World Health Day

The head of the World Health Organization (WHO) marked World Health Day, and the agency’s 70th anniversary, with a strong call for universal health coverage, to ensure that all people can get quality health services, where and when they need them, without suffering financial hardship.


According to WHO, at least half the world’s population do not have coverage for full essential health services, with about 100 million people living on $1.90 or less a day because they have to pay for health care.

“Universal health coverage is a political choice. It takes vision, courage and long-term thinking,” said Mr. Tedros, adding “But the payoff is a safer, fairer and healthier world for everyone.”

Secretary-General António Guterres recalled that WHO was founded on the principle that “the enjoyment of the highest attainable standard of health is one of the fundamental rights of every human being.”

“Since then, average global life expectancy has expanded by 23 years,” he continued, noting the eradication of smallpox and the dissipation of polio.

Mr. Guterres stressed that although millions more children live to celebrate their fifth birthday, people around the world still lacked vital health services.

Universal coverage

As part of the landmark 2030 Agenda and its 17 Sustainable Development Goals (SDGs), all UN Member States agreed to try to achieve universal health coverage by 2030.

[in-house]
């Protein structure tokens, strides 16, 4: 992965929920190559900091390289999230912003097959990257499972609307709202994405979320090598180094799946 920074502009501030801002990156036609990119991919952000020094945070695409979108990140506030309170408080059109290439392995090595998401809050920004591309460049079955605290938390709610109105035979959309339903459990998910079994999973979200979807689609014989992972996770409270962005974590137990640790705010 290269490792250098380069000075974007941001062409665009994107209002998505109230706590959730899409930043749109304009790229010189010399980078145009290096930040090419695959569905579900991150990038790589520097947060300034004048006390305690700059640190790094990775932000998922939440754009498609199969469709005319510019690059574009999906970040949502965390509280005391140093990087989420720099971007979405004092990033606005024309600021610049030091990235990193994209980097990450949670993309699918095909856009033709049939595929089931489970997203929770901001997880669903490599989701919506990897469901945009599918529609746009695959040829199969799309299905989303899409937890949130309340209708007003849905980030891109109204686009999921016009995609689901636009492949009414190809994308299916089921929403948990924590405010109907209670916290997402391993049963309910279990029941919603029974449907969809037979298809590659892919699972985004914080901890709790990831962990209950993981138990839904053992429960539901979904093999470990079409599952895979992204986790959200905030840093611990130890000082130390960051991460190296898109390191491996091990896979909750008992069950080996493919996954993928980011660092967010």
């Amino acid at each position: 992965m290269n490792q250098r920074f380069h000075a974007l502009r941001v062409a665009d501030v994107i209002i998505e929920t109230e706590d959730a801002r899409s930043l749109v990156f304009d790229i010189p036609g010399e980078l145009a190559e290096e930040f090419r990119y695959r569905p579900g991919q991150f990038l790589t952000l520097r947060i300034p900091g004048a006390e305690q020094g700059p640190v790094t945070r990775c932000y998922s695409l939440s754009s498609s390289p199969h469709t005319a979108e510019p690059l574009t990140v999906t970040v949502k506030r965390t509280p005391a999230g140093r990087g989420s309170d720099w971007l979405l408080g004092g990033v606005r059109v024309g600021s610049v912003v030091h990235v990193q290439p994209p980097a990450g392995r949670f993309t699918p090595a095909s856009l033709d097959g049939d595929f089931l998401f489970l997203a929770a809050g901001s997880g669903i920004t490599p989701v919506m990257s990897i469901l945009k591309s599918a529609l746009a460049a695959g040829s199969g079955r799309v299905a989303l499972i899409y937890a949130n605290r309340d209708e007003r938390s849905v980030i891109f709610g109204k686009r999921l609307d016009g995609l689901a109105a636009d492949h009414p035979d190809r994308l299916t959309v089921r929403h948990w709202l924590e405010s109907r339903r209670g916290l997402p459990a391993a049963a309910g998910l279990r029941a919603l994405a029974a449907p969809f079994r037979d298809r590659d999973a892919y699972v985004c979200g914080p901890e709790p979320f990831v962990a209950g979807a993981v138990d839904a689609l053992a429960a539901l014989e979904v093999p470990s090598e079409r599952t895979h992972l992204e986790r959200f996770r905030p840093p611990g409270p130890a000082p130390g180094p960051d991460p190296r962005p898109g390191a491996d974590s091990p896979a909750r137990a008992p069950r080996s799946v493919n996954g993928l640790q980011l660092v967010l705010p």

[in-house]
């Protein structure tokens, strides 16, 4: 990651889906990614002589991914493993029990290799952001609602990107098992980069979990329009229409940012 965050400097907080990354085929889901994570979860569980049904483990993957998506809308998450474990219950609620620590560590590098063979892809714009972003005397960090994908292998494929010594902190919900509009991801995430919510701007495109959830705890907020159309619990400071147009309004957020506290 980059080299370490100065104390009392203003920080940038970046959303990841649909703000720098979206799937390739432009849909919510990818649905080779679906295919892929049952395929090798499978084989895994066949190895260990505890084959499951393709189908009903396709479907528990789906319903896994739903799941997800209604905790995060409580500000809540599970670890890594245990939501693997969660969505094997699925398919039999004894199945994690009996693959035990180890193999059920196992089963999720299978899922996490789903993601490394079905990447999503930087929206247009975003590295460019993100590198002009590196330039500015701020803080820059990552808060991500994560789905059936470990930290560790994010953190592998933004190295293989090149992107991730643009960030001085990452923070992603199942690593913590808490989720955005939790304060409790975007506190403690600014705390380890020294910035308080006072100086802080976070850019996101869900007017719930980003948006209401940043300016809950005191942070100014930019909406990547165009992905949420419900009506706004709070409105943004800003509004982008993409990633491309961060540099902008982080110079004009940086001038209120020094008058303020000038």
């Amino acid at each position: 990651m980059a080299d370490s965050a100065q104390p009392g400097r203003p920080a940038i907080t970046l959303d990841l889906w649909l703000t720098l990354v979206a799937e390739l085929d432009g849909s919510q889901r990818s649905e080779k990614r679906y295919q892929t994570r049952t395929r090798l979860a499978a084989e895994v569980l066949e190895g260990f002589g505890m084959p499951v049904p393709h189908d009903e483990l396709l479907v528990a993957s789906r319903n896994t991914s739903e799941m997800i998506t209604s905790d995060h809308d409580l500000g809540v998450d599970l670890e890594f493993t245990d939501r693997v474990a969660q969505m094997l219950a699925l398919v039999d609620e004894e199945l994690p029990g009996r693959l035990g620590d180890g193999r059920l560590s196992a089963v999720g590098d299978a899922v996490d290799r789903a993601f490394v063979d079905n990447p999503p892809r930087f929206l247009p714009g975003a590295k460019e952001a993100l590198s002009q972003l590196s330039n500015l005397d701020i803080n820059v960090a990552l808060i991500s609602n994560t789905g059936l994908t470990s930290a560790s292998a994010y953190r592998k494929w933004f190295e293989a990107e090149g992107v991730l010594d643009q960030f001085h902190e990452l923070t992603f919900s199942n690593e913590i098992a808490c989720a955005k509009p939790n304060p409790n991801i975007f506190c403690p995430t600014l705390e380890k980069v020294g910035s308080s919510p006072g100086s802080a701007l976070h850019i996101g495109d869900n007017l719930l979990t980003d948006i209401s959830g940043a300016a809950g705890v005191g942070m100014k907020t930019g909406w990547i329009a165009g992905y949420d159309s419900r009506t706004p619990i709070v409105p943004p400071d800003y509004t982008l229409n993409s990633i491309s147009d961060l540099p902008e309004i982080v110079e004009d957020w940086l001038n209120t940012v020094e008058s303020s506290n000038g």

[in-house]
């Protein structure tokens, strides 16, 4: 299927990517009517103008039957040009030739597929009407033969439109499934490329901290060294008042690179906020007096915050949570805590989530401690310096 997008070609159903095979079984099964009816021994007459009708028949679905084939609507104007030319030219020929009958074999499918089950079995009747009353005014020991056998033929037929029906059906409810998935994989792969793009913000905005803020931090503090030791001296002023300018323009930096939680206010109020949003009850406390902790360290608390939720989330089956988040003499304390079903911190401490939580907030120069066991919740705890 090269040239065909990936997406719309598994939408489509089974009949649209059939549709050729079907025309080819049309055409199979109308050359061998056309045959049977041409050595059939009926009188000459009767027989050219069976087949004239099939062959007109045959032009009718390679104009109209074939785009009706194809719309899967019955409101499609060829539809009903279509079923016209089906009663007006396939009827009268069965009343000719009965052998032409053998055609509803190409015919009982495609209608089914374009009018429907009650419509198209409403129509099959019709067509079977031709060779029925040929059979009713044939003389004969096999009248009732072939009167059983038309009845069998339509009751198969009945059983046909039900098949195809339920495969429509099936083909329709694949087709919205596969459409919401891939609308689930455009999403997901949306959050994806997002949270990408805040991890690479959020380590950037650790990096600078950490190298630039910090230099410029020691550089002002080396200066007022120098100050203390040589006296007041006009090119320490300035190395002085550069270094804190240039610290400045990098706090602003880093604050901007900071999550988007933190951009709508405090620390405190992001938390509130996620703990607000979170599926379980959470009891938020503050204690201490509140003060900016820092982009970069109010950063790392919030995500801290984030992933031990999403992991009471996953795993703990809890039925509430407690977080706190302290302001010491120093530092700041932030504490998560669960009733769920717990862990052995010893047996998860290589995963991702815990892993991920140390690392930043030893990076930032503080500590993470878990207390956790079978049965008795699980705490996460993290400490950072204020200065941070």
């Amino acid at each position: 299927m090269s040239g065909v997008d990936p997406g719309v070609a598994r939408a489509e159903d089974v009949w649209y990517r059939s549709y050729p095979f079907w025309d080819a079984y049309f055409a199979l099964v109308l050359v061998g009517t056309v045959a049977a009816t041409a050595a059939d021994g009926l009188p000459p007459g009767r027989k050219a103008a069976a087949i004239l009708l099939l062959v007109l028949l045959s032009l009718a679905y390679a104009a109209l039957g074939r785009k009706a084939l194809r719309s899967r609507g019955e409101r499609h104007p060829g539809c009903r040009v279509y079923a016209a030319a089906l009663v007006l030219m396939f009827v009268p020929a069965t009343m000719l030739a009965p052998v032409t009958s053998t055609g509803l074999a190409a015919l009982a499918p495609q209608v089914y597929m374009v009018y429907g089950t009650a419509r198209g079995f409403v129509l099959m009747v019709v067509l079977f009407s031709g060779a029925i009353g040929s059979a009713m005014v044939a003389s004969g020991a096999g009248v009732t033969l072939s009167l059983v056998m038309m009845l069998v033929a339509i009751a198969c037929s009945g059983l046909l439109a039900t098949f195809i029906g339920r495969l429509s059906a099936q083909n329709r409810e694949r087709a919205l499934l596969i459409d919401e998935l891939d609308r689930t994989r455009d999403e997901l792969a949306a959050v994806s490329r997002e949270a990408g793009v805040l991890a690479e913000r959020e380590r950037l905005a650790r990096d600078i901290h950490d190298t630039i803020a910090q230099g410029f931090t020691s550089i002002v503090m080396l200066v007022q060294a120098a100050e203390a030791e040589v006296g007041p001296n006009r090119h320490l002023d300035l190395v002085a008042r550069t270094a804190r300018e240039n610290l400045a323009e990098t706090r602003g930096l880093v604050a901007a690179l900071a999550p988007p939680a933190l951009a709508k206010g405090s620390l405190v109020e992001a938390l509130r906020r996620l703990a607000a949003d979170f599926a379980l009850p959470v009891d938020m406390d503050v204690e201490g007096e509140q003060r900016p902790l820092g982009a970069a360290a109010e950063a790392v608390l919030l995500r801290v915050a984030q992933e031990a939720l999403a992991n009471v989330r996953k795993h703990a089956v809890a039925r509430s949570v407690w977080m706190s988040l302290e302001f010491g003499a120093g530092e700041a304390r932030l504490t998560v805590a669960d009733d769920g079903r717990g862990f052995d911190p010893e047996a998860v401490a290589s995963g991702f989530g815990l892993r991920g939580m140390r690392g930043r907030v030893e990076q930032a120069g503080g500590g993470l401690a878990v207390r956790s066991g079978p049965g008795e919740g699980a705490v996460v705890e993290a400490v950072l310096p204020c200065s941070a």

When people have to pay most health service costs themselves, often the poor cannot obtain what they need and even the rich may fall victim to financial hardship from long-term illness.

Universal health coverage requires strengthening health systems in all countries – with robust financing structures being key. It emphasizes not only what services are covered, but also how they are funded, managed, and delivered.

WHO maintains that pooling resources from compulsory funding sources, such as mandatory insurance contributions, can improve health service coverage by spreading the financial risks of illness across a population.

Health services, including traditional and complementary medicine services, organized around the comprehensive needs and expectations of people and communities will help empower them to take a more active role in their health and health system.